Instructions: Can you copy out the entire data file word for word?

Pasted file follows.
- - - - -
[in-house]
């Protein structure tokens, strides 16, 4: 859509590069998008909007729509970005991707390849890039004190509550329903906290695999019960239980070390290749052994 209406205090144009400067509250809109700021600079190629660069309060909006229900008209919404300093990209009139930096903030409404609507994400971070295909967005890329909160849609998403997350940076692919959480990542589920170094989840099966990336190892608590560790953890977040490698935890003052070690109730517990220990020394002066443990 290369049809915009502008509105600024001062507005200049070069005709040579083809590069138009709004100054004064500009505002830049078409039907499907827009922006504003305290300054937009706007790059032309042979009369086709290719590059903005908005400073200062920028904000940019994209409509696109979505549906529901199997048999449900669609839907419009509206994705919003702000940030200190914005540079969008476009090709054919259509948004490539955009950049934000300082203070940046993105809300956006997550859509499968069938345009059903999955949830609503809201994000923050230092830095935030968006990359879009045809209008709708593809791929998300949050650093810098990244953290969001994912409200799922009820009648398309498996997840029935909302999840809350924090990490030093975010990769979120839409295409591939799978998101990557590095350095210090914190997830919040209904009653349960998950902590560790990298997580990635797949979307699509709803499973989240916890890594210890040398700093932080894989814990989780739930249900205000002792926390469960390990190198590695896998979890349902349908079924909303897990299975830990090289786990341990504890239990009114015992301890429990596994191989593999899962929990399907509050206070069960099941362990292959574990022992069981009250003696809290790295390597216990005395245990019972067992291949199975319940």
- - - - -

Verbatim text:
[in-house]
């Protein structure tokens, strides 16, 4: 859509590069998008909007729509970005991707390849890039004190509550329903906290695999019960239980070390290749052994 209406205090144009400067509250809109700021600079190629660069309060909006229900008209919404300093990209009139930096903030409404609507994400971070295909967005890329909160849609998403997350940076692919959480990542589920170094989840099966990336190892608590560790953890977040490698935890003052070690109730517990220990020394002066443990 290369049809915009502008509105600024001062507005200049070069005709040579083809590069138009709004100054004064500009505002830049078409039907499907827009922006504003305290300054937009706007790059032309042979009369086709290719590059903005908005400073200062920028904000940019994209409509696109979505549906529901199997048999449900669609839907419009509206994705919003702000940030200190914005540079969008476009090709054919259509948004490539955009950049934000300082203070940046993105809300956006997550859509499968069938345009059903999955949830609503809201994000923050230092830095935030968006990359879009045809209008709708593809791929998300949050650093810098990244953290969001994912409200799922009820009648398309498996997840029935909302999840809350924090990490030093975010990769979120839409295409591939799978998101990557590095350095210090914190997830919040209904009653349960998950902590560790990298997580990635797949979307699509709803499973989240916890890594210890040398700093932080894989814990989780739930249900205000002792926390469960390990190198590695896998979890349902349908079924909303897990299975830990090289786990341990504890239990009114015992301890429990596994191989593999899962929990399907509050206070069960099941362990292959574990022992069981009250003696809290790295390597216990005395245990019972067992291949199975319940």